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Lucky, lucky, lucky

December 18, 2006

Tracyann, long time best friend since drivers-ed, comes to stay with her 18 month old daughter. Her daughter is beautiful, blond, wispy with her forefinger permanently stuck in her mouth. Her daughter is quiet and shy and wears cloth diapers that leak all over me when I hold her in the wood store while her mama looks for cool wood for her husband to carve. Tracyann lays down at the zoo on her side next to her daughter and lifts her shirt for her giant-to-me-now child to nurse her into a cat nap. We snack and talk as if having a person on your boob, out in public, AT THE ZOO is the most natural and normal thing in the world.

I don’t know anyone else who nurses. I don’t really know anyone else that has kids and she has 2. Well, three but that is another story. She has left her older child, a son, behind with his dad to play in Asheville with their friends. I think about what fun we could have had if she had just left her daughter behind as well because she wasn’t really a baby and it is only for a few days. She goes to bed with her daughter versus staying up and talking with me into the night. She is centered, distracted by her motherly duties and very loving and kind. Tracyann is still silly and we still make each other laugh through some weird past life type connection that I have only felt with Detta and Debbi since. I could have married Tracyann if we had been so inclined I love her that much. I don’t understand her connection–both physical and mystical–she has with her daughter. I hope to and am scared I won’t when D and I are finally pregnant.

I had never wanted children of my own body—I assumed I would adopt because it is the family you are not the one that you create yourself that is what love is to me. I couldn’t imagine being pregnant and nursing and caring for an infant. It did not seem possible. The model I had to look at seemed so foreign from everything you see on TV or what I had experienced as a nanny taking care of other peoples kids. Tracyann did not fit the mold as I knew it. I wondered if I would be a failure if I could not do it like her. I saw how happy she seemed and how healthy and lovely her baby girl was and I wanted that for my child. I wondered if that was really the way to do it and decided that it must be.

Luckily for me my only friend with kids was a hippie-nursing a toddler-vegatarian-cosleeping-homeopathic using-homebirthing mama goddess and if Tracyann could do it then I thought maybe I could be like that. Instinctively I knew that I would nurse, cosleep and turn to my child after it was born versus trying to make our new little tiny person squeeze into our life—I would make room in mine.

Later that summer I would become pregnant right before our appointment with the Fertility guy my friend Tressa told me about. He is so great and funny. He asks me when I am pregnant what kind of birth I am thinking of and did I have questions? I told him I had looked into midwives and found one right near me that did water births. It turns out to be who he would recommend anyway. I feel smart for selecting her in advance. He tells me there are only 2 doctors he would recommend if I wanted an elective c-section. I gasp and say why would anyone want to elect to have major abdominal surgery? He says, scratching his chin and saying, “Well….” turning to face my husband, “Your wife’s body isn’t going to the same after a vaginal birth. Everything gets….ummm…kinda…….floppy.” D just turns purple and smiles at the doctor while kind of kicking me under the table and I can hear the silent voice in his head screaming, “MAKE HIM STOP TALKING TO ME!”. I just laugh.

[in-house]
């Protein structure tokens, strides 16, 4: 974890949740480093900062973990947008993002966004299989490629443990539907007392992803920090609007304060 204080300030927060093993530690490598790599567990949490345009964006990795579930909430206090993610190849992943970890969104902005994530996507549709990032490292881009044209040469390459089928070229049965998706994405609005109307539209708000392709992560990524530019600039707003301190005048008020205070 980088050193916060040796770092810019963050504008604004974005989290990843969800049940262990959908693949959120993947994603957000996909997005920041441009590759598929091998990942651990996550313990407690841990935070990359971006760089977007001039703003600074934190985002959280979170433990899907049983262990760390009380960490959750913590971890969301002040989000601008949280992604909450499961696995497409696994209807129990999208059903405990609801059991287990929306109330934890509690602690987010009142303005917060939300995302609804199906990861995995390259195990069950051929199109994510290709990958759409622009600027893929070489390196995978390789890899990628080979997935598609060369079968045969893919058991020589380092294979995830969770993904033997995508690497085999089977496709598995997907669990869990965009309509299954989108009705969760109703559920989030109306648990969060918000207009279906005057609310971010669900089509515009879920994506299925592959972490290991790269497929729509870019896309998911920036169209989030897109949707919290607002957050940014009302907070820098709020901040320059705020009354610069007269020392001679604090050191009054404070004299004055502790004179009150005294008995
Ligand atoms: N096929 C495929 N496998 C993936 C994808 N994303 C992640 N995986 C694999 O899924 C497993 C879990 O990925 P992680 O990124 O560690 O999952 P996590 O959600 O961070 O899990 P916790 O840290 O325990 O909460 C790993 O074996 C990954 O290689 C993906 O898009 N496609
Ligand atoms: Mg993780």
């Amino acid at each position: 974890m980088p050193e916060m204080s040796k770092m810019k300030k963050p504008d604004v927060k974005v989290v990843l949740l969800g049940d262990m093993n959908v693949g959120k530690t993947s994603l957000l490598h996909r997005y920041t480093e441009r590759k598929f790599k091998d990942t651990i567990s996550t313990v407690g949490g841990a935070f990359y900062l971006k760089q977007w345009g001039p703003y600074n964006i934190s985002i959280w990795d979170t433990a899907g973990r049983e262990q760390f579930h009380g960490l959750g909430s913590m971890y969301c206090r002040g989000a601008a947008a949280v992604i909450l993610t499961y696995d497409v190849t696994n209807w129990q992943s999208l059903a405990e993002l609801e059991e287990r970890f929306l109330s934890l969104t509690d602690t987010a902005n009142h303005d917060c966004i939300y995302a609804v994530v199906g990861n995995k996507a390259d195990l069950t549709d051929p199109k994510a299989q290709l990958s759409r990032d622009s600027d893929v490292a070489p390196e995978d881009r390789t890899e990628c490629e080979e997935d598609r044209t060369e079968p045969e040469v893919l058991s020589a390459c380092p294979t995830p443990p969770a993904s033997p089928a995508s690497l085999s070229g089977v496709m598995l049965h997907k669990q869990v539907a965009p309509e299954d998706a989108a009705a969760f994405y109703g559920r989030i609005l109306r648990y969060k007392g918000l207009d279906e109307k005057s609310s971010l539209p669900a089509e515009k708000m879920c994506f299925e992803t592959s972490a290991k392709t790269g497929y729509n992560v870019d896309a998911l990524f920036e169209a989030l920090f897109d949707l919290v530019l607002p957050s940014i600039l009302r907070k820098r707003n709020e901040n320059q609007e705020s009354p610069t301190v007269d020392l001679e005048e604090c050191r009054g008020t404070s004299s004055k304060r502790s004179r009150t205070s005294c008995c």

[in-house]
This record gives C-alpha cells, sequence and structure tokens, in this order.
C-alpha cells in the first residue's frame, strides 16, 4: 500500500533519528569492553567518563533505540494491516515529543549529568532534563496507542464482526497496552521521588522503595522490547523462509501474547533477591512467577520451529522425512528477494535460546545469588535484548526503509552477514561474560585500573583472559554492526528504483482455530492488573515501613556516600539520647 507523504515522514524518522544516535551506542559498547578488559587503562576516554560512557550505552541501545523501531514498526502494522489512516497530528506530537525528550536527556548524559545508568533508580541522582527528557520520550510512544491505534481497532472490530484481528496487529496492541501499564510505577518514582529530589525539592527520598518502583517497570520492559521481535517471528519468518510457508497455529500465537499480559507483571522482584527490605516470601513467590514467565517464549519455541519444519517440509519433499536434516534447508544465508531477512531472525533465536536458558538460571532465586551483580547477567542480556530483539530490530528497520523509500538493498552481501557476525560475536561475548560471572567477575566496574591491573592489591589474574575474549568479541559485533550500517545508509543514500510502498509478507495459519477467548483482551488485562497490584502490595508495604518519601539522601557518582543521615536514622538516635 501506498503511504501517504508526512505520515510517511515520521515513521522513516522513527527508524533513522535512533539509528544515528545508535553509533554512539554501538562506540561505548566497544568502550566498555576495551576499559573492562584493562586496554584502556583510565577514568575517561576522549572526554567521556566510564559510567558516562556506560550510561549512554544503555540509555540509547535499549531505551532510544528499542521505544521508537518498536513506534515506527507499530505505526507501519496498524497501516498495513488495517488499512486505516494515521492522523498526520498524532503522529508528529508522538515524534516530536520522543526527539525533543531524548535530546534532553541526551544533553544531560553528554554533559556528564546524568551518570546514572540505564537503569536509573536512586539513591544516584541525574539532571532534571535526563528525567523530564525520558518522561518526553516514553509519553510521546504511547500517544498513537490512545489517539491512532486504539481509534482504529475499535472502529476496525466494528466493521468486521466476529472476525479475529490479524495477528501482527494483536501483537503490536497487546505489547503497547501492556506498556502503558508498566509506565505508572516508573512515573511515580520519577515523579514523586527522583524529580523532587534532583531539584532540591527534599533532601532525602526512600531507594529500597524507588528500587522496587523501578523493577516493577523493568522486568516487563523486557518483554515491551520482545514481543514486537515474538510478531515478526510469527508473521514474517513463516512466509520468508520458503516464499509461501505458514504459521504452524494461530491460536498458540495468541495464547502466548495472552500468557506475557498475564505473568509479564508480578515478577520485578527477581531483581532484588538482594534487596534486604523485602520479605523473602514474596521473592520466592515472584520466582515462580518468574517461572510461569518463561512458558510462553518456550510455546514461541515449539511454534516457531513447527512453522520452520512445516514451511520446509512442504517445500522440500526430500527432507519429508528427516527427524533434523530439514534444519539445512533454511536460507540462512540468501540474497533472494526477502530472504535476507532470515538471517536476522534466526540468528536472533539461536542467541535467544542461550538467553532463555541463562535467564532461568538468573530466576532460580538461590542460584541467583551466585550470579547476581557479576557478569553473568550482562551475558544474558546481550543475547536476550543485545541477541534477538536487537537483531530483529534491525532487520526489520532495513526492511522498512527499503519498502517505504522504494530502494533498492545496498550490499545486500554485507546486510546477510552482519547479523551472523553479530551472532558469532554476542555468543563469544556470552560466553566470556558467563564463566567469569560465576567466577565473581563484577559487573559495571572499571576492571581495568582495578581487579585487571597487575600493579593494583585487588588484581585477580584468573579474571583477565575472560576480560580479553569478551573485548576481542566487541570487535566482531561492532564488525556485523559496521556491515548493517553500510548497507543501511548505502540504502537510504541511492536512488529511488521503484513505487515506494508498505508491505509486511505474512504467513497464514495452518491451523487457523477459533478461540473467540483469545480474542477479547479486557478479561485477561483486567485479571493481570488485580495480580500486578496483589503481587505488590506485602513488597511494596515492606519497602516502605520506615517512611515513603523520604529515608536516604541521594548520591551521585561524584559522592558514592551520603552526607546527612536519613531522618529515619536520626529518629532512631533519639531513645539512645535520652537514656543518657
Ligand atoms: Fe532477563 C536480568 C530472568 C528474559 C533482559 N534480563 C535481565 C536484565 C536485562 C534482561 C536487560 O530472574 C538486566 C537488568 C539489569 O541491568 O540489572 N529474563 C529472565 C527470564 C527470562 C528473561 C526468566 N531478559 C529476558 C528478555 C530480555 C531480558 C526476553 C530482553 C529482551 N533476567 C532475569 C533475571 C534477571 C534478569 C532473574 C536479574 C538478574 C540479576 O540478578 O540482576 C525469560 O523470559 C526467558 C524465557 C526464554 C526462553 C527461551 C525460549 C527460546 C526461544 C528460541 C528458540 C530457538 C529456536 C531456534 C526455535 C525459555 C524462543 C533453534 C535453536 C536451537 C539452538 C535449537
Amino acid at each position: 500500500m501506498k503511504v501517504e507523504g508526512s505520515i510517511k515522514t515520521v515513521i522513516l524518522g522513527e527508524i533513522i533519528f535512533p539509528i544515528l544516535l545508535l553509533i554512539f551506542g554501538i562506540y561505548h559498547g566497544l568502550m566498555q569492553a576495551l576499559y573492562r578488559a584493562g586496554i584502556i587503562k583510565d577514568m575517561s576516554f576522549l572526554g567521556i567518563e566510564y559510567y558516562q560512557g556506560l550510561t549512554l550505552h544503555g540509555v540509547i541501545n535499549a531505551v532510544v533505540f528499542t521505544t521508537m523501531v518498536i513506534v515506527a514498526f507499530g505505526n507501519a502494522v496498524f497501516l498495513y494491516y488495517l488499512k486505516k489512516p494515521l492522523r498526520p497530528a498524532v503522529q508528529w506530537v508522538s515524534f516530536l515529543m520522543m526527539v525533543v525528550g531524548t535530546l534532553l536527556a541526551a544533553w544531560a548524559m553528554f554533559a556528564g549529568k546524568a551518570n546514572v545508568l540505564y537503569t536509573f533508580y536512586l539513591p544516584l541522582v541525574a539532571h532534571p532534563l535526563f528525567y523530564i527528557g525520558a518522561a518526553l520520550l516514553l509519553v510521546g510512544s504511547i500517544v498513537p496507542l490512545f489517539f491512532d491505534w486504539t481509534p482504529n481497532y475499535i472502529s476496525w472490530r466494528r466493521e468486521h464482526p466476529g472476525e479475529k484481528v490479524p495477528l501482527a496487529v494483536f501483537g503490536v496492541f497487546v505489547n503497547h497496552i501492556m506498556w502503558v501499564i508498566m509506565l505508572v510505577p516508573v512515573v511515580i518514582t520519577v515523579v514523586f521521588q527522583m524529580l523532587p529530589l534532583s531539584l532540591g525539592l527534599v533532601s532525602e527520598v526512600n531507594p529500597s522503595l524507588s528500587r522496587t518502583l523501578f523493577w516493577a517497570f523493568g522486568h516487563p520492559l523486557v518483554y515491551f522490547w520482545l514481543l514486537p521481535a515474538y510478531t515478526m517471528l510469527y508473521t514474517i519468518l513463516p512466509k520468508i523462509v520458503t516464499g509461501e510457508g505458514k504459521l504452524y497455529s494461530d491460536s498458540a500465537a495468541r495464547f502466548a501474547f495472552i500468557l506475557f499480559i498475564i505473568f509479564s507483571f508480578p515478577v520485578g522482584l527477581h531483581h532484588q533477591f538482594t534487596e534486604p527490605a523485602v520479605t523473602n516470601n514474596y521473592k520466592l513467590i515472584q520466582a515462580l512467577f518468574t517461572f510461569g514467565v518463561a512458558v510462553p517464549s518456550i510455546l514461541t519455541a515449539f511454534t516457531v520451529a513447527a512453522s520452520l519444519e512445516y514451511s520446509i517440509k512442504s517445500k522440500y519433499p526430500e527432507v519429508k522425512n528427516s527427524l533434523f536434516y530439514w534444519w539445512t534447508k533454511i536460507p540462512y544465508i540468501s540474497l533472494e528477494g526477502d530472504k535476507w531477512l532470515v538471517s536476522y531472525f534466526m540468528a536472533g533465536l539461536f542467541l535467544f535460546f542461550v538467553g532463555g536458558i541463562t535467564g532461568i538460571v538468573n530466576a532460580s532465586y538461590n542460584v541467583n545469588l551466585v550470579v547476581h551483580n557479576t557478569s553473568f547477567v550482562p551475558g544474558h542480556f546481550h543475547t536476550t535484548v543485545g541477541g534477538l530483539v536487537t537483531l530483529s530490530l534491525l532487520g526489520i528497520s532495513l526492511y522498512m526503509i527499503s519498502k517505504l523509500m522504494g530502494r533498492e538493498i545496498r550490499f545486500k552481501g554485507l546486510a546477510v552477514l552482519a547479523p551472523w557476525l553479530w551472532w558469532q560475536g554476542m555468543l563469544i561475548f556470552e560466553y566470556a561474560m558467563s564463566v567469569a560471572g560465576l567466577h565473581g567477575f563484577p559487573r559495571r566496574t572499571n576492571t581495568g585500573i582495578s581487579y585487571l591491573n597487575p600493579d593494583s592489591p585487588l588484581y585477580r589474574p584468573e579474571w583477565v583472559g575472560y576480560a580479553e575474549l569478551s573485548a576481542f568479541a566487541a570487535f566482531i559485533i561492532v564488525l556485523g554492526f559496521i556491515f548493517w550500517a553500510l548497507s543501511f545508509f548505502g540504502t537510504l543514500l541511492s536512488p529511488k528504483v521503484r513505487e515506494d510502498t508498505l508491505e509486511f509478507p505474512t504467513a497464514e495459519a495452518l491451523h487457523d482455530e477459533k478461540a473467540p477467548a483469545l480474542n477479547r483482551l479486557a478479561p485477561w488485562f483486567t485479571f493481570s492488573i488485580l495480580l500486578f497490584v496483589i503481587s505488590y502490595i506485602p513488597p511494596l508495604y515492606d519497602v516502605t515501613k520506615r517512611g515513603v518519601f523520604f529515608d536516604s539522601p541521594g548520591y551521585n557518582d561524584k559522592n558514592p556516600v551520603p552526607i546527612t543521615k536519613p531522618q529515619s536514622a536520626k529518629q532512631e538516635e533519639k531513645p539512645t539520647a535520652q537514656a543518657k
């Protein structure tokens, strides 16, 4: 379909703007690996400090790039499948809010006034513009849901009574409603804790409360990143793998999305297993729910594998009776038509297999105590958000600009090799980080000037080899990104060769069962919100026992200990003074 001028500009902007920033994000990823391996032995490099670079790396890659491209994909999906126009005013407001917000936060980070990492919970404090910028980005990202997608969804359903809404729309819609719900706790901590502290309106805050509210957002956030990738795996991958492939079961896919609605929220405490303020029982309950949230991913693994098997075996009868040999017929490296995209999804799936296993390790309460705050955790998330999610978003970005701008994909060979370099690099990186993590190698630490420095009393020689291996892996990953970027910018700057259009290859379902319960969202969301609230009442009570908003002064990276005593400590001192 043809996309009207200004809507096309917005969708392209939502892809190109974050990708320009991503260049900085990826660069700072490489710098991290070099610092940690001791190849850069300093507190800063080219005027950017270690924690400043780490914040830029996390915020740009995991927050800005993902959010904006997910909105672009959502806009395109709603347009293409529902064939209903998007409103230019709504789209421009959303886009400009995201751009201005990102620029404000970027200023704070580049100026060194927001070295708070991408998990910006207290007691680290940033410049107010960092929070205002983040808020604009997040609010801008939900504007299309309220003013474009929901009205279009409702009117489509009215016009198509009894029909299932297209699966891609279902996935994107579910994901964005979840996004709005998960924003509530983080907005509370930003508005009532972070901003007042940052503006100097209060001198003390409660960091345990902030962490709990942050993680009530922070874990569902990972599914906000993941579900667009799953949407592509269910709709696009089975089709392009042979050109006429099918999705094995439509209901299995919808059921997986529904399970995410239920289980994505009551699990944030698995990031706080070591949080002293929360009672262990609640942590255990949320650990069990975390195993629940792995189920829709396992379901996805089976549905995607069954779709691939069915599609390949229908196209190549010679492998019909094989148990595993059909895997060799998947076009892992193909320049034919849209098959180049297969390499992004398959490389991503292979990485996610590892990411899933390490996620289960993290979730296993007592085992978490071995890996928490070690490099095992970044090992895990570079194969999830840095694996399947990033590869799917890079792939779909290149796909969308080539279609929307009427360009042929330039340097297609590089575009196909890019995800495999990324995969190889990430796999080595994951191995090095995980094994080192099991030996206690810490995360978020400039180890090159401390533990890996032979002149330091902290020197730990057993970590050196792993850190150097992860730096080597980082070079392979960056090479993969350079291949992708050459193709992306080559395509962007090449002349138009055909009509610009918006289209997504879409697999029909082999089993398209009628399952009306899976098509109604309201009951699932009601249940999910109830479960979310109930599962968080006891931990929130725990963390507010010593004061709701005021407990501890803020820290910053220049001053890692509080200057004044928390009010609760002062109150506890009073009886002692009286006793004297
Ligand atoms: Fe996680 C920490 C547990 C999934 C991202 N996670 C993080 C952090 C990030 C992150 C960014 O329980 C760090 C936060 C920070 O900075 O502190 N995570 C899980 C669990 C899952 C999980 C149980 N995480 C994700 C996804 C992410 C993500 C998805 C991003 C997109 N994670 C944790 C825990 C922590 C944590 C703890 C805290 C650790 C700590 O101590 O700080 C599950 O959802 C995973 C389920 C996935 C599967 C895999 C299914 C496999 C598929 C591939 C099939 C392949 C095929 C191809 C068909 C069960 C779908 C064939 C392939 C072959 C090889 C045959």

Lucky for me my doctor is a great guy because we start off with lots of complications and bleeding and ultrasounds and blood tests. Everything simmers down and I move along to my midwife. Premature labor, bedrest, no growing baby and emergency induced delivery. This is not the birth I thought I would have. The pitocin is horrible. My son is so small he slips down ready to come out but my cervix says NO. I get an epidural and feel like a failure. The time passes quickly after that and a few hours later he comes out, screaming and weighs 2lbs 14 oz. We knew he was a boy and had planned to name him Valentine, as a middle name, after his paternal grandfather. If I had known he would be 2/14 we would have planned on naming him St. Patrick and he might have weighed almost 4 pounds instead. I hold him, screaming, little tiny blond mini-man. I speak his name and he stops, forming an O with his tiny mouth and stares at me with wide blue eyes. He is aware and awake and pees and poops several times in the NICU. I long to hold him but go and pump instead while they wait to see if he crashes and how his retarded growth has really affected him.